The move sets in motion a gradual 15-month withdrawal of 33,000 soldiers, of whom 10,000 are to leave the country before the end of the year.

Around 650 US army troops, deployed in Parwan province northwest of Kabul, had flown out on Wednesday, the US military confirmed Friday.

‘As part of the drawdown, the first US troops have left Afghanistan,’ the military said in a statement. ‘These units, the 113th and 134th Cavalry (Iowa National Guard) left this week and will not be replaced.’

One of the units transferred its mission to another team, the army said, while another unit was involved in a mentoring mission that had ended. Its security responsibility, in Kabul province, has been handed to Afghan National Security Forces.

‘These units were always scheduled to return home at this time. However, it wasn’t until late last month that they found out they wouldn’t be replaced by incoming units,’ the military said.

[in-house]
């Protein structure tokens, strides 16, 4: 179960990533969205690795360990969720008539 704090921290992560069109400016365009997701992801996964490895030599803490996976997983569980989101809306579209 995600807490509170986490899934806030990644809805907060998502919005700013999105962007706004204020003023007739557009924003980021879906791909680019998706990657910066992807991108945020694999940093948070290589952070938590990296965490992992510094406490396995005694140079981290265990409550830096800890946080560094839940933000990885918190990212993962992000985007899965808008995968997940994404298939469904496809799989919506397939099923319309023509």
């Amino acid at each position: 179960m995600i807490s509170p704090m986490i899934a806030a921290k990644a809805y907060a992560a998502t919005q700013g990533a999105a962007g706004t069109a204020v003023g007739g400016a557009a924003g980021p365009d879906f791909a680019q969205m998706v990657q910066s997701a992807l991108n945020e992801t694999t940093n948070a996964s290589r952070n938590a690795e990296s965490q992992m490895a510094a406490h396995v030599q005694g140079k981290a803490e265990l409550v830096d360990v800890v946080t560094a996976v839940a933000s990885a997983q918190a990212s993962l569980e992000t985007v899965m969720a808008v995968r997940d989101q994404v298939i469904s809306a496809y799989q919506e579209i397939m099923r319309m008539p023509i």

Afghanistan is preparing for a security handover from international forces to Afghan forces, starting in seven areas next week.

Security analysts are sceptical about the capability of Afghan forces to deal with ongoing violence, which has been increasing in the past few weeks.

The United Nations said on Thursday that the first six months of 2011 had seen more security incidents, while conflict-related civilian casualties increased by 15 per cent.

There are around 140,000 foreign troops fighting the Taliban insurgency in war-ravaged Afghanistan, of whom around 97,000 are Americans.

US and NATO forces have committed to stay in the country until 2014.